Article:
“Could you please check the access credentials on my hospital pass?” Shaun asked, holding his employee badge out to the Security Officer. “It should be set up, but I just wanted to know for sure.”
“Yeah, give it here,” the officer said, taking the ID from Shaun, and scanning the barcode, then looking at the database record that had popped up.
Shaun waited anxiously while the officer skimmed the file.
“Good to go. All areas. Hasn’t changed since it was granted in June of 2017. Surgical resident. That about what you expected, Dr. Murphy?”
“Yes,” Shaun breathed, taking the pass back from the officer, and stowing it securely in his pocket, feeling sheer relief wash over him.
“Anything else?” the officer said.
“No. Thank you,” Shaun replied, walking away from the security desk.
“Shaun?” came a bewildered voice, from almost directly behind him, and Shaun turned around towards the source of the sound. He’d know that voice anywhere.
“Dr. Glassman,” he answered, happily, as Aaron approached him.
“Shaun! I didn’t expect to see you back at work until Thursday. I guess that’s why you invited me for dinner tonight, and not lunch today,” Aaron said, checking his watch as he spoke. “Well, in the meantime, are you free for brunch? Or... are you starting your Pathology residency early?” he guessed next, a look of distaste clouding his face.
“No, Dr. Glassman. I got my old job back,” Shaun told him, as they walked together across the foyer, heading in the direction of the cafeteria. "I am a surgeon again."
Aaron’s eyes widened. Then he broke into a proud smile.
“That’s terrific news. All right, pancakes are on me, and you can explain exactly how that came about,” Aaron said.
“Okay. That would be very nice. Thank you. Why are you at work today, Dr. Glassman?” Shaun replied, adding his own question. “Aren’t you still on medical leave?”
“Frankly, Shaun, I'm starting to think we both got interesting phone calls from Marcus Andrews this morning,” Aaron commented, as they entered the cafeteria and claimed their usual table, sitting across from one another.
“Yes. Dr. Andrews called me this morning to invite me back into Surgery,” Shaun recounted. “He asked me whether I felt up to returning to work, and I said yes, but that my Path residency didn’t start until Thursday. Then Dr. Andrews told me that there’s a department here that needs me more, and he meant Surgery. He said he was in a conference room with a group of people who wanted me back in my old job. Dr. Han didn’t, but Dr. Andrews said that he was ‘outnumbered’.”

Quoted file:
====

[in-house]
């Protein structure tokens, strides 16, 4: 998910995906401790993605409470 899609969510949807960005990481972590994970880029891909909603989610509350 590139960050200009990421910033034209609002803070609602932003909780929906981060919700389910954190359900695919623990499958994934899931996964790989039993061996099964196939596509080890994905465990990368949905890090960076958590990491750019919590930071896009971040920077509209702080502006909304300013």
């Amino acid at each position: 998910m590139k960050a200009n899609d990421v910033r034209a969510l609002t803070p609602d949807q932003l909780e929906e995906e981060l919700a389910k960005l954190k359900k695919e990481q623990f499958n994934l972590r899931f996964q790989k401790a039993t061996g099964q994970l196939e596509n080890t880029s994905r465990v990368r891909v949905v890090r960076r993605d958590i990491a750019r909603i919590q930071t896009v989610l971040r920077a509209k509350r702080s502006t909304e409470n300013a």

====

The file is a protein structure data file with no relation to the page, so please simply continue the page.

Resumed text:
Aaron chuckled. “Nice.”
Shaun shrugged. “I don’t think Dr. Han found it very nice. I heard him yelling in the background that he is still the Chief of Surgery. He was angry,” and here, he leaned in conspiratorially, “Dr. Glassman, I am afraid I might see Dr. Han today. I am scared to walk around the hospital alone. I am very glad you’re here.”
“I don’t think you’ll need to worry about the possibility of running into Han for too much longer, Shaun,” Aaron reassured him.
Shaun looked doubtful. “Dr. Han still works here. He is still Chief of Surgery.”
“Actually, I don’t think he is,” Aaron said. “I mean, whether he still works here or not – that, I’m not entirely sure of – but he’s definitely not Chief of Surgery.”
“How do you know that, Dr. Glassman?” Shaun asked.
“I know Han is no longer Chief of Surgery, because the reason I've come in today, is to talk about a job-share arrangement with Marcus,” Aaron explained. “The discussion was going to be scheduled for tomorrow, but since you said you weren't free today, I told Marcus I could stop by, if today suited him.”
“A job-share arrangement?” Shaun echoed, questioningly.
“Yeah. You’re not the only one getting their old job back, Shaun. Marcus called and offered to share the Presidency with me, until I’m well enough to return to work full-time. Then he’s going back to his old role as Chief of Surgery, permanently. I assume in the interim, he will spend a little more time being the Chief of Surgery, than he will being the President."
"I think Dr. Andrews will be happier in his old role," Shaun commented. “He was better at it. Did you know I won a staff betting pool that he would keep both roles – President and Chief of Surgery? Practically everyone else bet on Dr. Melendez or Dr. Lim. I was the only one who bet he would try to do both.”
Aaron laughed. “Oh, that’s good. Did you buy anything fun with your winnings?”
Shaun shook his head. “No, I saved them.”
"That’s interesting..." Aaron began, coming to a sudden realisation. "Marcus said something strange in that phone call, that I only just made sense of: 'You might want to check where Shaun is, first'. So, he must have called you, and then me.”
"Do you think that will make you happy, Dr. Glassman? Do you want to be the hospital President again?"
"Yes, Shaun. I do,” Aaron confirmed. “It gives me purpose. I have felt as though I’ve been missing my purpose, ever since I was diagnosed. The days I was sick all bled together. I’d wake up of a morning, not knowing what day it was.”
“I’m glad you will be President again. Then you will be happy.”